Learning to be Palestinian in Athens: constructing national identities in diaspora
journal contributionposted on 21.09.2011, 12:10 by Elizabeth MavroudiElizabeth Mavroudi
In this article I focus on constructions of diasporic national identities and the nation as active and strategic processes using the case study of Palestinians in Athens. I seek, thereby, to contribute to debates on national identity, the nation and long-distance nationalism, particularly in relation to those in diaspora with a collective cause to advocate. I explore how first- and second-generation Palestinians in Athens construct and narrate Palestinian national identities, the homeland and political unity. I argue that the need to ‘choose’ to be Palestinian, often for political reasons, highlights that the nation is not a ‘given’ entity. This can be a difficult process for those in diaspora to deal with, as there may be tensions between constructions of political unity and attachment to the homeland and feelings of ambivalence and in-between-ness that may be seen as politically counterproductive. However, I stress that ‘messy’ and contradictory narratives and spatialities of diasporic national identities that come about as a result of cross-border or transnational (dis)connections do not necessarily lead to apathy and, therefore, can be important.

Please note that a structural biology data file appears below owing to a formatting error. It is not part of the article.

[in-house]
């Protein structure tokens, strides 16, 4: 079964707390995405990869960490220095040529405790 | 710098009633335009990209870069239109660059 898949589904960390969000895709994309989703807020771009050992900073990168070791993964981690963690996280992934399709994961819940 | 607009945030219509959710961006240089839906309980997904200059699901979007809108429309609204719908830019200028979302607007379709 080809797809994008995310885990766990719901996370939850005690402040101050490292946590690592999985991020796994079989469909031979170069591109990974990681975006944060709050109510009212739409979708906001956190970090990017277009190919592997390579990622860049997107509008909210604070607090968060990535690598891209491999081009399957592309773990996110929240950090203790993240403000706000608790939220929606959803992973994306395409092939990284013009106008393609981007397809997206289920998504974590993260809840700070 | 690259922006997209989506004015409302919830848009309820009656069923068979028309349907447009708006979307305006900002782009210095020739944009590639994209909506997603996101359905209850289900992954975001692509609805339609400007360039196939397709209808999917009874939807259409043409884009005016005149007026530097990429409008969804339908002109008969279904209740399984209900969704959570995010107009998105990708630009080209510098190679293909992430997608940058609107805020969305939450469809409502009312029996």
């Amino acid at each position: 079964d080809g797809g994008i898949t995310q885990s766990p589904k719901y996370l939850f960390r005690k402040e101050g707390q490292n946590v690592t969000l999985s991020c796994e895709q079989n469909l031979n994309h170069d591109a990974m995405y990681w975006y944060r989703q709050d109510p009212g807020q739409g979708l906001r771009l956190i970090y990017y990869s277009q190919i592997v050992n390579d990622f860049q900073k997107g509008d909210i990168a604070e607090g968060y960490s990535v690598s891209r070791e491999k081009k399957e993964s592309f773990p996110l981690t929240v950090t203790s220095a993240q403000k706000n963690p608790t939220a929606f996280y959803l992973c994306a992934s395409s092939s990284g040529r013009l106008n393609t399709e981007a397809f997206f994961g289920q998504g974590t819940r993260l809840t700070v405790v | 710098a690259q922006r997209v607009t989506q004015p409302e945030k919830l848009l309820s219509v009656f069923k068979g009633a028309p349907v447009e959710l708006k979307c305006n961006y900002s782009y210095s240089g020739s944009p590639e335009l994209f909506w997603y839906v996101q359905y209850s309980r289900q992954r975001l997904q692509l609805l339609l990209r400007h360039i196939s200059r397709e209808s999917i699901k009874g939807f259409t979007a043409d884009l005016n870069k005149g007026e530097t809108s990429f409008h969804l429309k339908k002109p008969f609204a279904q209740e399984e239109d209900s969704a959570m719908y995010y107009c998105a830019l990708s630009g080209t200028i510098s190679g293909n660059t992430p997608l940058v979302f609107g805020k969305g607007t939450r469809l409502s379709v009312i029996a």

- Social Sciences
- Geography and Environment